We had tremendous pressure on us in the sumer of '68 when we first opened, not to codify our rules, since next week we could get together and change them," as many people said. These were real issues in the school; there were groupes who argued vehemently that we shouldn't have written rules. "We want to be able to modify things as the spirit moves us." The first time we mimeographed a collection of rules passed by the School Meeting was at the end of August 1968, and that very act of mimeographing was a stand on this issue. It meant that a code of law was being developed, and it also meant thet we considered the School Meeting to be a continuing legislative body, so that we didn't have to start all over making new rules each year. The promulgation of the August 1968 code of School Meeting Resolutions meant that the results of the summer of '68 were not going to be for the summer only, but for the future as well, until duly modified.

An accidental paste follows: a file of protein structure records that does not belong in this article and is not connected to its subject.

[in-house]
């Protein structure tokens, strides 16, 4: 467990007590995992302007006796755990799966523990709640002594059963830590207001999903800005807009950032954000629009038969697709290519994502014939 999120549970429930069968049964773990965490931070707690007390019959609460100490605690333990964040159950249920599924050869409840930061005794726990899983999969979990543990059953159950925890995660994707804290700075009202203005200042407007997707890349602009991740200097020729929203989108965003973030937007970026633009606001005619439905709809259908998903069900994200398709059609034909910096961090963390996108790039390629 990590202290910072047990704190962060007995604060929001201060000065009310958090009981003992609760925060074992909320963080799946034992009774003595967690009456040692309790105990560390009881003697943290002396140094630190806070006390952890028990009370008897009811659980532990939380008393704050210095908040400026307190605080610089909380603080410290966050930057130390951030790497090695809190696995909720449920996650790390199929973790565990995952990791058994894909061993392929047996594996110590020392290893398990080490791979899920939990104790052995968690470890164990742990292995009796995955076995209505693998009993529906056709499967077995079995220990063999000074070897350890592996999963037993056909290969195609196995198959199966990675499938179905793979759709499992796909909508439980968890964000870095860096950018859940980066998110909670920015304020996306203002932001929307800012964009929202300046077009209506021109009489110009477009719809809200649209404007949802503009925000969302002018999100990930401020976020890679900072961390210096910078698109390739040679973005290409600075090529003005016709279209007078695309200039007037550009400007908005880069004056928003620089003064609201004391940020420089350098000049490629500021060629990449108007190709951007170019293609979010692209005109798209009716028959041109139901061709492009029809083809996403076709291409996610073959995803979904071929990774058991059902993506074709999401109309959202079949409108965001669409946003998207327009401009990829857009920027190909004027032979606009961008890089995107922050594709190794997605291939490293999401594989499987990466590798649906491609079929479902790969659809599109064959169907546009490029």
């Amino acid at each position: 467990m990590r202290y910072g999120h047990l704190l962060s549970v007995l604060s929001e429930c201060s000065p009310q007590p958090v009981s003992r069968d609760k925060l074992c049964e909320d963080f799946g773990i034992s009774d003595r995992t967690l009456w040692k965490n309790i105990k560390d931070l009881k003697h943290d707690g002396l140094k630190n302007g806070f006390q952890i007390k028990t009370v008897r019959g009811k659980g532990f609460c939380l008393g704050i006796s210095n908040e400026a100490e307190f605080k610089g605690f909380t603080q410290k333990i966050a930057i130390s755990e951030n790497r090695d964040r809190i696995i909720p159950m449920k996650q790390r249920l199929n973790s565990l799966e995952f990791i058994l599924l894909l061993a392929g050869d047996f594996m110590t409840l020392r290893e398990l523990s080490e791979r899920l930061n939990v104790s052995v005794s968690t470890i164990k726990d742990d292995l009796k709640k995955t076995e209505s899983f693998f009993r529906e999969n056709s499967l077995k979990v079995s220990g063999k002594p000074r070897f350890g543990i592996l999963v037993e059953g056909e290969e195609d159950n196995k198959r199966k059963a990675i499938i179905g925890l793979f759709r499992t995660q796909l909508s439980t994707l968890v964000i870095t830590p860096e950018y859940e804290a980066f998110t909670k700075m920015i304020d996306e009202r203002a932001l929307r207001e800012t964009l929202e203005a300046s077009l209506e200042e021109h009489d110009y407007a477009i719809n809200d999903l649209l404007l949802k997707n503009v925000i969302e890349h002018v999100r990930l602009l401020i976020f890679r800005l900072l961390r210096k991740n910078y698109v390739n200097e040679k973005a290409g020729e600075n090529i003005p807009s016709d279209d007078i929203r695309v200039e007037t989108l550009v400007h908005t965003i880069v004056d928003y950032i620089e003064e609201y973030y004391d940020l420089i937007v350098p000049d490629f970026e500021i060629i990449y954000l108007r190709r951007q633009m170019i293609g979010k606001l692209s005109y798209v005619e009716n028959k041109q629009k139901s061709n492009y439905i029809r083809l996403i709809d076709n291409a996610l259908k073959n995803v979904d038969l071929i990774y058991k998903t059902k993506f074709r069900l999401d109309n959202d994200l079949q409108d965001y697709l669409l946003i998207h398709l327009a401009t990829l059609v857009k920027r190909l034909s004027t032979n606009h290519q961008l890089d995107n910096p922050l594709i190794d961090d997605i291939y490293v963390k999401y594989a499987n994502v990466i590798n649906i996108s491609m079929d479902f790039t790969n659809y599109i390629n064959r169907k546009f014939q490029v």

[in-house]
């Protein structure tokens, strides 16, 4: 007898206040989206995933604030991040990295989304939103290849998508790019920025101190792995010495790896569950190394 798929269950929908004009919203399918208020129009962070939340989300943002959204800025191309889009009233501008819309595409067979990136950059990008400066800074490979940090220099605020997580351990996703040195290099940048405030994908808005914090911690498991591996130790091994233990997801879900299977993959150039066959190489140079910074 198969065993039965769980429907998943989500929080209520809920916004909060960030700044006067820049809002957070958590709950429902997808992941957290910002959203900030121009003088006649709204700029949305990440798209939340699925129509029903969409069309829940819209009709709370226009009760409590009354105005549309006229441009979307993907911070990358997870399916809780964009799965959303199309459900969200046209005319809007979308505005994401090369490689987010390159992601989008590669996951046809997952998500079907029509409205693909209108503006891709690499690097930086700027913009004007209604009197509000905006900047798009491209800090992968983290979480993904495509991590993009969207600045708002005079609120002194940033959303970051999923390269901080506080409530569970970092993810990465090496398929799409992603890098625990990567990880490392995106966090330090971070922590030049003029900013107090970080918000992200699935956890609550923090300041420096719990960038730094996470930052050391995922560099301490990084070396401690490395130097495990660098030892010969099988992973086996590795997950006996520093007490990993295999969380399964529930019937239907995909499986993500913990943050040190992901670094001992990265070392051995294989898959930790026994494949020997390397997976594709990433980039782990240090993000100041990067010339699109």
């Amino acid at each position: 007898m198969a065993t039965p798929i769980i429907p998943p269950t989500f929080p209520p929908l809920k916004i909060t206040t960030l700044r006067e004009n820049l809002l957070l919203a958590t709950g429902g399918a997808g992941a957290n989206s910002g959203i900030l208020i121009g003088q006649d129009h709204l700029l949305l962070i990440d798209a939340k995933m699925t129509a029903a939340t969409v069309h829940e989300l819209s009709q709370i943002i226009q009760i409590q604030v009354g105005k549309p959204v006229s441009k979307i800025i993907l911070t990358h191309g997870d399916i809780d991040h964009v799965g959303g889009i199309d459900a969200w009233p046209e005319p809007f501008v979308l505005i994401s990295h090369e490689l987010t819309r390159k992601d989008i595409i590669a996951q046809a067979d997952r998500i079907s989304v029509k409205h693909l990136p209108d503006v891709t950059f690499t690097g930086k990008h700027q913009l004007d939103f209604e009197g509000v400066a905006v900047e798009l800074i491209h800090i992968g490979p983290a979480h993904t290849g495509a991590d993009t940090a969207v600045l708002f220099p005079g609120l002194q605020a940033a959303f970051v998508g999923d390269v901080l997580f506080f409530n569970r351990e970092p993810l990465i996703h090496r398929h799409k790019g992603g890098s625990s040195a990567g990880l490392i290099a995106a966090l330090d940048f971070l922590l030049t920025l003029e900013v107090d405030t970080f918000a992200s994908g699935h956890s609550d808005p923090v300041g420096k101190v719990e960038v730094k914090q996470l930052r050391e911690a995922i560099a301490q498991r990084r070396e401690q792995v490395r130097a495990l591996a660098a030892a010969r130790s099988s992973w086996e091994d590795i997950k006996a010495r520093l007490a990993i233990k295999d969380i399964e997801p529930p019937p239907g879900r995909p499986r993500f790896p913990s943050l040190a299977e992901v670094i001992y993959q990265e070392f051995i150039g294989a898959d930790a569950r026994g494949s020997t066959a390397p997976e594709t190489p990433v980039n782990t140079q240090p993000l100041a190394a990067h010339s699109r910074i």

In alternative schools, power resides in the momentary whim of the majority at a given instant. This is part of a conscious effort by the majority to make sure that the minority will always shift with the majority. Alternative schools are often open about this; they want to submerge the individuality of each member in the community. This is usually explicit in the literature of these schools - that they hold the unity of the community to be of prime value and to take preedence over everything else. So they will usually undermine any attempt to institute the rule of law, since that would tend to make an individual feel secure and protect him when he chooses to stand apart. (see, item 5, Protecting the Rights of Individuals, Subtleties of a Democratic School, Daniel Greenberg, The Sudbury Valley School Experience.- D.R.)